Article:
Friday, May 17, 2013

iOS Wish List: Restrictions/Restricted Mode

Part Two of however many.

Yesterday I talked about some basic ideas for revamping the home screen look. Today I want to look at something more in the tech.

There's been a ton of press of late about kids getting into mischief with in app purchases and just in the past few days notices about the new COPA rules have gone out reminding developers about what they can and can't collect from kids in games etc.

This and the ongoing hue and cry about multiuser in iOS got me thinking.

First I want to say that I disagree with those saying that iOS needs to have user accounts etc. These are designed, I believe, to essentially be single user devices. Yes we sometimes share them, especially between parent and child, but that's not what they were designed for. And I don't think that Apple should change that design. For the most part.

But what I do think is that they need to change up how Restrictions are handled. In a few ways.

My wishes (in no particular order):

  • The ability to restrict everything. Seriously. Not just Camera, Safari etc but every app in iOS and every app that is downloaded. 
  • APIs that are required for all applications that allow parents to allow an app or game but turn on signing into any networks, or using the camera or whatever. So if I want to let my kid play a game but don't want him to be able to sign up for the chat room/forum within the game I have that power. 
  • Disable IAP by default, set password to immediately by default, perhaps even have Restrictions on with a preset password and folks can go to some webpage, put in their serial and see what that preset is and either turn them off or change them or the passcode. 
  • Include information about Restrictions in the opening set up and repeat it the first time the App Store is opened. That way folks know they exist etc. Include the whole thing about how some Apps include IAP in both of these and not just a click in the App Store that many folks will miss. 
  • APIs, again required, that ensure that ratings are adhered to within apps. So if I download, for example, Comixology and I have 17+ restricted all those adult comics are invisible. 
  • Ability to create longer passwords than just four numbers
  • Ability to set up a parental Apple ID that can unlock Restrictions in the event that a child tries to figure out the number and screws the device up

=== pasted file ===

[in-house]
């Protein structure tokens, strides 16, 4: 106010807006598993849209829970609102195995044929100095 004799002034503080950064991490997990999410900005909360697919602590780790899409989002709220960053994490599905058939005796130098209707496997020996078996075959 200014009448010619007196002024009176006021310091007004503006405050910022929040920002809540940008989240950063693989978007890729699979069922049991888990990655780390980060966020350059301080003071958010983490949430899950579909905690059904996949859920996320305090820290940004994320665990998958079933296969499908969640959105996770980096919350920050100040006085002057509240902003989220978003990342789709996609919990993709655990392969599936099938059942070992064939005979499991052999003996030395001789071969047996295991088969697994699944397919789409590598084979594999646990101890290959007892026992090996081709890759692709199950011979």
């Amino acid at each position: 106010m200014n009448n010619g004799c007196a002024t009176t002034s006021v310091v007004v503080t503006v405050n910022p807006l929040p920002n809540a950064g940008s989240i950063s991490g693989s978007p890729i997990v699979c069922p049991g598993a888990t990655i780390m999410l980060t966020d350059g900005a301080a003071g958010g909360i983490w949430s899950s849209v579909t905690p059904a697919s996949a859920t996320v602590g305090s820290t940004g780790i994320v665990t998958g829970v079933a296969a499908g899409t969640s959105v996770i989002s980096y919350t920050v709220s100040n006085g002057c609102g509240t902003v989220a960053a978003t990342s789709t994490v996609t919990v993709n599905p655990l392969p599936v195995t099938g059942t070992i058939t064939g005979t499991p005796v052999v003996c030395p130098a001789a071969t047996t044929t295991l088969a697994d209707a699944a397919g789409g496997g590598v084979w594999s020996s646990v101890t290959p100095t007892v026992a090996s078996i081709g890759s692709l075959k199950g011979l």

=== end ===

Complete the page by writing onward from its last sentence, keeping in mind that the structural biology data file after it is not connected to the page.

• Ability to put in the passcode and one time allow an action, like say an IAP (for saying buying a comic in something like Comixology)
  • Ability to sync Restriction settings via iCloud if one chooses
And with it I would like to see a new Restricted Mode. This would be an expansion of the Guided Mode that Apple introduced with iOS 6 but a bit more open. RM would be a saved setting (perhaps even allowing say up to 3 different profiles) where I could turn on a batch of Restrictions at once and simply by doing the same triple click that activates Guided Mode. 

This would allow me to more quickly move from say Open Mode when I'm using it, to Guided Mode to keep my 3 year old niece in her Dora game, to Restricted Mode for her 9 year old brother so he can play his games or his G rated movie but not my R Rated Game of Thrones episodes, get on Safari etc. 


  1. In class, even when I re-set all the iPads, the cursed 'white dot' is back and the backgrounds have all changed within seconds... :)

  2. "Ability to create longer passwords than just four numbers"

    What are you talking about? I use more than four digits as a password right now (and have since iOS 4). Change your screen lock password, bring up the keyboard like you are going to use letters in the password, use the number shift (left side on the keyboard), and enter more than 4 numbers (but ONLY numbers).

    When your lock screen comes up you will see a text entry place that does not give away the amount of numbers in your lock code. The number pad will be shown since all you used was numbers so that you can quickly do a thumb based entry (it shows a phone dial pad so you can still spell stuff). This works amazingly well, I am surprised you did not know about it.

    1. You are talking about Passcode Locks. I am not. As the title of the article clearly states, this is about Restrictions. Even if you turn off Simple Passcode to use an AlphaNumeric Lock on your Lock Screen you are still restricted to a 4 digit numeric only Restrictions Passcode.

      Next time you want to bluster and imply someone is uneducated/stupid, be sure you know what you are replying to or you could be the one that looks dumb.